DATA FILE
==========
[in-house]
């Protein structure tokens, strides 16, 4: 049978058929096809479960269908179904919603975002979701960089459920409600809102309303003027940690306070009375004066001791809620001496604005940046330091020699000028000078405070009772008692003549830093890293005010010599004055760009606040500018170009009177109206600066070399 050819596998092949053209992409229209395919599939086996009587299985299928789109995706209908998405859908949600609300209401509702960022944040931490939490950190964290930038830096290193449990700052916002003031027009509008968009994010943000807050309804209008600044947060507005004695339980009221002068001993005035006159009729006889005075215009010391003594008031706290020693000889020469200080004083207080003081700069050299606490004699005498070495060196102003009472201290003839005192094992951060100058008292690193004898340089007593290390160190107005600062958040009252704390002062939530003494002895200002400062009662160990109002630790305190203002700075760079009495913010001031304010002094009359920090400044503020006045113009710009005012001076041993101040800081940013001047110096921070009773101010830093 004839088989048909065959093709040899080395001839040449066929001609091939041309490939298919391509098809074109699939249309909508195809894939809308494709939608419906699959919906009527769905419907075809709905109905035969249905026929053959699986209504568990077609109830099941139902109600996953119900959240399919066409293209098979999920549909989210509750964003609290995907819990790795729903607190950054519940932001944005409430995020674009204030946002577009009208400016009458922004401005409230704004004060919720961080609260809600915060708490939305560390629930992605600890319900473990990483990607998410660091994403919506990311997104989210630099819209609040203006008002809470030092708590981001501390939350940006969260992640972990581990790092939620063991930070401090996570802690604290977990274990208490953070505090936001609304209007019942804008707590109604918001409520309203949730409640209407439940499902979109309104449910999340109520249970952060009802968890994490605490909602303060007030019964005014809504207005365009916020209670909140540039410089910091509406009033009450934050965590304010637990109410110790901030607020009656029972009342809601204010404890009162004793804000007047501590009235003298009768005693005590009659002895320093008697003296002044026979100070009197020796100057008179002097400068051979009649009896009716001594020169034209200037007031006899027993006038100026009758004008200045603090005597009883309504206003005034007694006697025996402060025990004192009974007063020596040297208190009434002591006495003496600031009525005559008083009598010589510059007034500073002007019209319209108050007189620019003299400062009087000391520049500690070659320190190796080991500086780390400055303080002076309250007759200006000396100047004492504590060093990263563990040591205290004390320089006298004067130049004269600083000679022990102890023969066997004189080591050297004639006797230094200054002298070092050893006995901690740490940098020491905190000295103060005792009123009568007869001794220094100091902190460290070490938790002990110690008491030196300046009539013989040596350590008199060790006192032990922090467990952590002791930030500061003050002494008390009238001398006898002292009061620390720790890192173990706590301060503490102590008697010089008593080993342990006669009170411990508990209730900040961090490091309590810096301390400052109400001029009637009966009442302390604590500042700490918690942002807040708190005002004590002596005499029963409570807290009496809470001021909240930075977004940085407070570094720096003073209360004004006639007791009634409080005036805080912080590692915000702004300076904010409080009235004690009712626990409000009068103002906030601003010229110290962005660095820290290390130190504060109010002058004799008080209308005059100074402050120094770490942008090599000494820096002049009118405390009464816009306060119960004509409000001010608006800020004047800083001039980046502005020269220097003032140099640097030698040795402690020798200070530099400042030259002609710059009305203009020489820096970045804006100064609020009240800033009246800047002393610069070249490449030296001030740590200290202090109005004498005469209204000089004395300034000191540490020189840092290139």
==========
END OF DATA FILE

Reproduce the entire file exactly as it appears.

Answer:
[in-house]
């Protein structure tokens, strides 16, 4: 049978058929096809479960269908179904919603975002979701960089459920409600809102309303003027940690306070009375004066001791809620001496604005940046330091020699000028000078405070009772008692003549830093890293005010010599004055760009606040500018170009009177109206600066070399 050819596998092949053209992409229209395919599939086996009587299985299928789109995706209908998405859908949600609300209401509702960022944040931490939490950190964290930038830096290193449990700052916002003031027009509008968009994010943000807050309804209008600044947060507005004695339980009221002068001993005035006159009729006889005075215009010391003594008031706290020693000889020469200080004083207080003081700069050299606490004699005498070495060196102003009472201290003839005192094992951060100058008292690193004898340089007593290390160190107005600062958040009252704390002062939530003494002895200002400062009662160990109002630790305190203002700075760079009495913010001031304010002094009359920090400044503020006045113009710009005012001076041993101040800081940013001047110096921070009773101010830093 004839088989048909065959093709040899080395001839040449066929001609091939041309490939298919391509098809074109699939249309909508195809894939809308494709939608419906699959919906009527769905419907075809709905109905035969249905026929053959699986209504568990077609109830099941139902109600996953119900959240399919066409293209098979999920549909989210509750964003609290995907819990790795729903607190950054519940932001944005409430995020674009204030946002577009009208400016009458922004401005409230704004004060919720961080609260809600915060708490939305560390629930992605600890319900473990990483990607998410660091994403919506990311997104989210630099819209609040203006008002809470030092708590981001501390939350940006969260992640972990581990790092939620063991930070401090996570802690604290977990274990208490953070505090936001609304209007019942804008707590109604918001409520309203949730409640209407439940499902979109309104449910999340109520249970952060009802968890994490605490909602303060007030019964005014809504207005365009916020209670909140540039410089910091509406009033009450934050965590304010637990109410110790901030607020009656029972009342809601204010404890009162004793804000007047501590009235003298009768005693005590009659002895320093008697003296002044026979100070009197020796100057008179002097400068051979009649009896009716001594020169034209200037007031006899027993006038100026009758004008200045603090005597009883309504206003005034007694006697025996402060025990004192009974007063020596040297208190009434002591006495003496600031009525005559008083009598010589510059007034500073002007019209319209108050007189620019003299400062009087000391520049500690070659320190190796080991500086780390400055303080002076309250007759200006000396100047004492504590060093990263563990040591205290004390320089006298004067130049004269600083000679022990102890023969066997004189080591050297004639006797230094200054002298070092050893006995901690740490940098020491905190000295103060005792009123009568007869001794220094100091902190460290070490938790002990110690008491030196300046009539013989040596350590008199060790006192032990922090467990952590002791930030500061003050002494008390009238001398006898002292009061620390720790890192173990706590301060503490102590008697010089008593080993342990006669009170411990508990209730900040961090490091309590810096301390400052109400001029009637009966009442302390604590500042700490918690942002807040708190005002004590002596005499029963409570807290009496809470001021909240930075977004940085407070570094720096003073209360004004006639007791009634409080005036805080912080590692915000702004300076904010409080009235004690009712626990409000009068103002906030601003010229110290962005660095820290290390130190504060109010002058004799008080209308005059100074402050120094770490942008090599000494820096002049009118405390009464816009306060119960004509409000001010608006800020004047800083001039980046502005020269220097003032140099640097030698040795402690020798200070530099400042030259002609710059009305203009020489820096970045804006100064609020009240800033009246800047002393610069070249490449030296001030740590200290202090109005004498005469209204000089004395300034000191540490020189840092290139």